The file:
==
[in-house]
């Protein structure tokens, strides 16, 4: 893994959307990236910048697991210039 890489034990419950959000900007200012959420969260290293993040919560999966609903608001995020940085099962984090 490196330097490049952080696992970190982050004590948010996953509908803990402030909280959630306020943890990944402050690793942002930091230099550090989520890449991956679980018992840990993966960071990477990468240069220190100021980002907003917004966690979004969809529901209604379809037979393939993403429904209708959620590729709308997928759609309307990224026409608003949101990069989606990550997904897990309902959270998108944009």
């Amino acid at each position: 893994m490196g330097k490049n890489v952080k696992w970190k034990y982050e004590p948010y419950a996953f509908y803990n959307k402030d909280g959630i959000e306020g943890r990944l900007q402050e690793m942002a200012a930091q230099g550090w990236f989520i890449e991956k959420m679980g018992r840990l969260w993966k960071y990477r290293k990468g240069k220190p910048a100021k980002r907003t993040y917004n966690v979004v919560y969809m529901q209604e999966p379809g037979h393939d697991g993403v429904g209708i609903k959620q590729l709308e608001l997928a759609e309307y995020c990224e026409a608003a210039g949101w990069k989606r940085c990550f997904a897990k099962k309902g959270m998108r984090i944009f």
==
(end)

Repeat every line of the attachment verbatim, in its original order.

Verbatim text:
[in-house]
């Protein structure tokens, strides 16, 4: 893994959307990236910048697991210039 890489034990419950959000900007200012959420969260290293993040919560999966609903608001995020940085099962984090 490196330097490049952080696992970190982050004590948010996953509908803990402030909280959630306020943890990944402050690793942002930091230099550090989520890449991956679980018992840990993966960071990477990468240069220190100021980002907003917004966690979004969809529901209604379809037979393939993403429904209708959620590729709308997928759609309307990224026409608003949101990069989606990550997904897990309902959270998108944009």
């Amino acid at each position: 893994m490196g330097k490049n890489v952080k696992w970190k034990y982050e004590p948010y419950a996953f509908y803990n959307k402030d909280g959630i959000e306020g943890r990944l900007q402050e690793m942002a200012a930091q230099g550090w990236f989520i890449e991956k959420m679980g018992r840990l969260w993966k960071y990477r290293k990468g240069k220190p910048a100021k980002r907003t993040y917004n966690v979004v919560y969809m529901q209604e999966p379809g037979h393939d697991g993403v429904g209708i609903k959620q590729l709308e608001l997928a759609e309307y995020c990224e026409a608003a210039g949101w990069k989606r940085c990550f997904a897990k099962k309902g959270m998108r984090i944009f």